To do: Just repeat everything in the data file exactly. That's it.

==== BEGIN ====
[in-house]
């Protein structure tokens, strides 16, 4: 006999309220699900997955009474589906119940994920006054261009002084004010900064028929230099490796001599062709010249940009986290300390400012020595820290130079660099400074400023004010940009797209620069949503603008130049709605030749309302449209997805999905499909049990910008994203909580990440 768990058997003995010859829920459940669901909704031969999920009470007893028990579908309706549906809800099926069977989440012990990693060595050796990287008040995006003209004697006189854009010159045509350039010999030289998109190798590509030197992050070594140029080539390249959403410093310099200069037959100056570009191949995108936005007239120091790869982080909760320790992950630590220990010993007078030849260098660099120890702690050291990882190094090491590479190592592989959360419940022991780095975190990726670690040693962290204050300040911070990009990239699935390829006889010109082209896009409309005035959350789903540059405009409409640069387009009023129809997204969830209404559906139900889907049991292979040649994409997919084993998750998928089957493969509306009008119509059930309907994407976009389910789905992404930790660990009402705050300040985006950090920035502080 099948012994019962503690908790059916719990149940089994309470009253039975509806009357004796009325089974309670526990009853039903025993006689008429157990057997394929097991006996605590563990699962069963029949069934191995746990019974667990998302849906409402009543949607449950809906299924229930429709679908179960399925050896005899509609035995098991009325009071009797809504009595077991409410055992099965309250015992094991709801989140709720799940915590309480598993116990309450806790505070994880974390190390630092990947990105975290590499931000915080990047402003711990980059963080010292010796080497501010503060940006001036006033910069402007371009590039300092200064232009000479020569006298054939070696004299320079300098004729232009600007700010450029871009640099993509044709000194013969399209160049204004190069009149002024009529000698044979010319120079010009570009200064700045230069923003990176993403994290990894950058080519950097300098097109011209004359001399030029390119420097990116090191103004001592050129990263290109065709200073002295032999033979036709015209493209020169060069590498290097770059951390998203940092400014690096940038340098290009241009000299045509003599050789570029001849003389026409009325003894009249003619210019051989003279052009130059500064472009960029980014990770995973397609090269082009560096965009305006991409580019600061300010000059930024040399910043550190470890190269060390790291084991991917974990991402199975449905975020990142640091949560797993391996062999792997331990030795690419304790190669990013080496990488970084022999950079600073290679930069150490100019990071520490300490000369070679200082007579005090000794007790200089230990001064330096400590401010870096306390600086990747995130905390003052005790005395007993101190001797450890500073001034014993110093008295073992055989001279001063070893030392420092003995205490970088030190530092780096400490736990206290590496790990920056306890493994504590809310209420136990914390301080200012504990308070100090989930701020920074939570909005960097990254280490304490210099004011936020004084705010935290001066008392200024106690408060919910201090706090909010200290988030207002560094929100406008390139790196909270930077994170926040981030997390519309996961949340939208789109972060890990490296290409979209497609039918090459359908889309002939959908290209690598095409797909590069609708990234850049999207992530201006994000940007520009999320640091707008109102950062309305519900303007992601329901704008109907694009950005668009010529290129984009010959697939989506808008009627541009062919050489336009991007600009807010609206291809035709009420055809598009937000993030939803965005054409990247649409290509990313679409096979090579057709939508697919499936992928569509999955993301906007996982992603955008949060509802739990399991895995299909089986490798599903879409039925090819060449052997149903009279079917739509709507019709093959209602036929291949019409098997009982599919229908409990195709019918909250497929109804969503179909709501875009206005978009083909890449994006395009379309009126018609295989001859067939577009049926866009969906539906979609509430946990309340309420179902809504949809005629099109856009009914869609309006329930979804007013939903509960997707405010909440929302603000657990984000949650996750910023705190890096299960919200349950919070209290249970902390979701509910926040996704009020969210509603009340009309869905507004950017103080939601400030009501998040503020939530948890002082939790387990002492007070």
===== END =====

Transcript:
[in-house]
């Protein structure tokens, strides 16, 4: 006999309220699900997955009474589906119940994920006054261009002084004010900064028929230099490796001599062709010249940009986290300390400012020595820290130079660099400074400023004010940009797209620069949503603008130049709605030749309302449209997805999905499909049990910008994203909580990440 768990058997003995010859829920459940669901909704031969999920009470007893028990579908309706549906809800099926069977989440012990990693060595050796990287008040995006003209004697006189854009010159045509350039010999030289998109190798590509030197992050070594140029080539390249959403410093310099200069037959100056570009191949995108936005007239120091790869982080909760320790992950630590220990010993007078030849260098660099120890702690050291990882190094090491590479190592592989959360419940022991780095975190990726670690040693962290204050300040911070990009990239699935390829006889010109082209896009409309005035959350789903540059405009409409640069387009009023129809997204969830209404559906139900889907049991292979040649994409997919084993998750998928089957493969509306009008119509059930309907994407976009389910789905992404930790660990009402705050300040985006950090920035502080 099948012994019962503690908790059916719990149940089994309470009253039975509806009357004796009325089974309670526990009853039903025993006689008429157990057997394929097991006996605590563990699962069963029949069934191995746990019974667990998302849906409402009543949607449950809906299924229930429709679908179960399925050896005899509609035995098991009325009071009797809504009595077991409410055992099965309250015992094991709801989140709720799940915590309480598993116990309450806790505070994880974390190390630092990947990105975290590499931000915080990047402003711990980059963080010292010796080497501010503060940006001036006033910069402007371009590039300092200064232009000479020569006298054939070696004299320079300098004729232009600007700010450029871009640099993509044709000194013969399209160049204004190069009149002024009529000698044979010319120079010009570009200064700045230069923003990176993403994290990894950058080519950097300098097109011209004359001399030029390119420097990116090191103004001592050129990263290109065709200073002295032999033979036709015209493209020169060069590498290097770059951390998203940092400014690096940038340098290009241009000299045509003599050789570029001849003389026409009325003894009249003619210019051989003279052009130059500064472009960029980014990770995973397609090269082009560096965009305006991409580019600061300010000059930024040399910043550190470890190269060390790291084991991917974990991402199975449905975020990142640091949560797993391996062999792997331990030795690419304790190669990013080496990488970084022999950079600073290679930069150490100019990071520490300490000369070679200082007579005090000794007790200089230990001064330096400590401010870096306390600086990747995130905390003052005790005395007993101190001797450890500073001034014993110093008295073992055989001279001063070893030392420092003995205490970088030190530092780096400490736990206290590496790990920056306890493994504590809310209420136990914390301080200012504990308070100090989930701020920074939570909005960097990254280490304490210099004011936020004084705010935290001066008392200024106690408060919910201090706090909010200290988030207002560094929100406008390139790196909270930077994170926040981030997390519309996961949340939208789109972060890990490296290409979209497609039918090459359908889309002939959908290209690598095409797909590069609708990234850049999207992530201006994000940007520009999320640091707008109102950062309305519900303007992601329901704008109907694009950005668009010529290129984009010959697939989506808008009627541009062919050489336009991007600009807010609206291809035709009420055809598009937000993030939803965005054409990247649409290509990313679409096979090579057709939508697919499936992928569509999955993301906007996982992603955008949060509802739990399991895995299909089986490798599903879409039925090819060449052997149903009279079917739509709507019709093959209602036929291949019409098997009982599919229908409990195709019918909250497929109804969503179909709501875009206005978009083909890449994006395009379309009126018609295989001859067939577009049926866009969906539906979609509430946990309340309420179902809504949809005629099109856009009914869609309006329930979804007013939903509960997707405010909440929302603000657990984000949650996750910023705190890096299960919200349950919070209290249970902390979701509910926040996704009020969210509603009340009309869905507004950017103080939601400030009501998040503020939530948890002082939790387990002492007070």